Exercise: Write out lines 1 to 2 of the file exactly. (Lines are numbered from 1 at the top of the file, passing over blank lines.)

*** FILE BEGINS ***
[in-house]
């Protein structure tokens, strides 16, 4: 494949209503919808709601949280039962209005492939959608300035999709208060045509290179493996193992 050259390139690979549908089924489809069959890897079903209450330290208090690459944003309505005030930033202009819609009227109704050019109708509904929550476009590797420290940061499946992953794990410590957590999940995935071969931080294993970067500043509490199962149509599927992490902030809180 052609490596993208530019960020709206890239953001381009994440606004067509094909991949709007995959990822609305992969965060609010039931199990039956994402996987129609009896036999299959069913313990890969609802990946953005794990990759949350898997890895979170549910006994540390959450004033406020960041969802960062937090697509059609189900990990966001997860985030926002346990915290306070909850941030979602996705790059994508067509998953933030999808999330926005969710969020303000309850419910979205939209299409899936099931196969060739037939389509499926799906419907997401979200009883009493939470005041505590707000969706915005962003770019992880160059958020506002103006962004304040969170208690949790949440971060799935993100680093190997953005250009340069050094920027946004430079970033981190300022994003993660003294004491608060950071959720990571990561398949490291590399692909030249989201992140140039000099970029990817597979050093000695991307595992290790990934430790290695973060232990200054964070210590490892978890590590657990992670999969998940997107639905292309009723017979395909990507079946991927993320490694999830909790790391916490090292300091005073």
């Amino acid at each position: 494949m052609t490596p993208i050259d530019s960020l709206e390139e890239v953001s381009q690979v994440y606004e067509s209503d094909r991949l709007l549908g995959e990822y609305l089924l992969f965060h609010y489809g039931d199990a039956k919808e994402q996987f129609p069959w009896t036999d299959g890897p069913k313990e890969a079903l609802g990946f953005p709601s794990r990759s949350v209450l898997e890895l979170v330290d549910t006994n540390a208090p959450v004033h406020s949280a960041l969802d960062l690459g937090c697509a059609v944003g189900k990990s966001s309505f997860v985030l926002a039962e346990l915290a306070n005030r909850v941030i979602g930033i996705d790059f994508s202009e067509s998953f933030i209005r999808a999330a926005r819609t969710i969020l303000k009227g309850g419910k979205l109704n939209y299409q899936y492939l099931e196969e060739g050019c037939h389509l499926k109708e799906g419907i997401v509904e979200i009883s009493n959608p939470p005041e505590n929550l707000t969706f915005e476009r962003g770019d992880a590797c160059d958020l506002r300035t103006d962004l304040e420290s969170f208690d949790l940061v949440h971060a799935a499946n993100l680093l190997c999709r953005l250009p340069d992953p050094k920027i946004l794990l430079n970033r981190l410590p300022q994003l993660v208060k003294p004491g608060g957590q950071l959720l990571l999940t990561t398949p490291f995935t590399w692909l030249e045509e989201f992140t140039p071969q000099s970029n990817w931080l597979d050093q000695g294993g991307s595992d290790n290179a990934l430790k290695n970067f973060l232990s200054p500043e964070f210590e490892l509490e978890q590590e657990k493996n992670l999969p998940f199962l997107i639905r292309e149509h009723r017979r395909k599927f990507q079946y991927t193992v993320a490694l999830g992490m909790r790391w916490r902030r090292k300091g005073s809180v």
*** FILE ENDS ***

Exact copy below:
[in-house]
């Protein structure tokens, strides 16, 4: 494949209503919808709601949280039962209005492939959608300035999709208060045509290179493996193992 050259390139690979549908089924489809069959890897079903209450330290208090690459944003309505005030930033202009819609009227109704050019109708509904929550476009590797420290940061499946992953794990410590957590999940995935071969931080294993970067500043509490199962149509599927992490902030809180 052609490596993208530019960020709206890239953001381009994440606004067509094909991949709007995959990822609305992969965060609010039931199990039956994402996987129609009896036999299959069913313990890969609802990946953005794990990759949350898997890895979170549910006994540390959450004033406020960041969802960062937090697509059609189900990990966001997860985030926002346990915290306070909850941030979602996705790059994508067509998953933030999808999330926005969710969020303000309850419910979205939209299409899936099931196969060739037939389509499926799906419907997401979200009883009493939470005041505590707000969706915005962003770019992880160059958020506002103006962004304040969170208690949790949440971060799935993100680093190997953005250009340069050094920027946004430079970033981190300022994003993660003294004491608060950071959720990571990561398949490291590399692909030249989201992140140039000099970029990817597979050093000695991307595992290790990934430790290695973060232990200054964070210590490892978890590590657990992670999969998940997107639905292309009723017979395909990507079946991927993320490694999830909790790391916490090292300091005073």